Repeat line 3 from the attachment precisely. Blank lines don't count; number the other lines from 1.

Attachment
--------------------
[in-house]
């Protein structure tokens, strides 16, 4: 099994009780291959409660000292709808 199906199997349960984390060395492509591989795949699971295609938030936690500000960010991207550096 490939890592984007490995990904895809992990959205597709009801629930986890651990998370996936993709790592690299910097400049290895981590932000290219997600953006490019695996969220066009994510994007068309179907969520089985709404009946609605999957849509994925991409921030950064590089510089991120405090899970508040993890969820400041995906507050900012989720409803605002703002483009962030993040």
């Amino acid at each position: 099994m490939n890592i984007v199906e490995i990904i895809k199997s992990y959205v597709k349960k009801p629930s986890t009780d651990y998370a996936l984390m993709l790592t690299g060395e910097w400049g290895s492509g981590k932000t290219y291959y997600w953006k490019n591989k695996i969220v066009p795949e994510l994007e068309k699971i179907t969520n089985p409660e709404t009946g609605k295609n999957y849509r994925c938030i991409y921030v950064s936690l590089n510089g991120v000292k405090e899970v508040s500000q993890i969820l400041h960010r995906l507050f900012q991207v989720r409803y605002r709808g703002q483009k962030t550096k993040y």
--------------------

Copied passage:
């Amino acid at each position: 099994m490939n890592i984007v199906e490995i990904i895809k199997s992990y959205v597709k349960k009801p629930s986890t009780d651990y998370a996936l984390m993709l790592t690299g060395e910097w400049g290895s492509g981590k932000t290219y291959y997600w953006k490019n591989k695996i969220v066009p795949e994510l994007e068309k699971i179907t969520n089985p409660e709404t009946g609605k295609n999957y849509r994925c938030i991409y921030v950064s936690l590089n510089g991120v000292k405090e899970v508040s500000q993890i969820l400041h960010r995906l507050f900012q991207v989720r409803y605002r709808g703002q483009k962030t550096k993040y």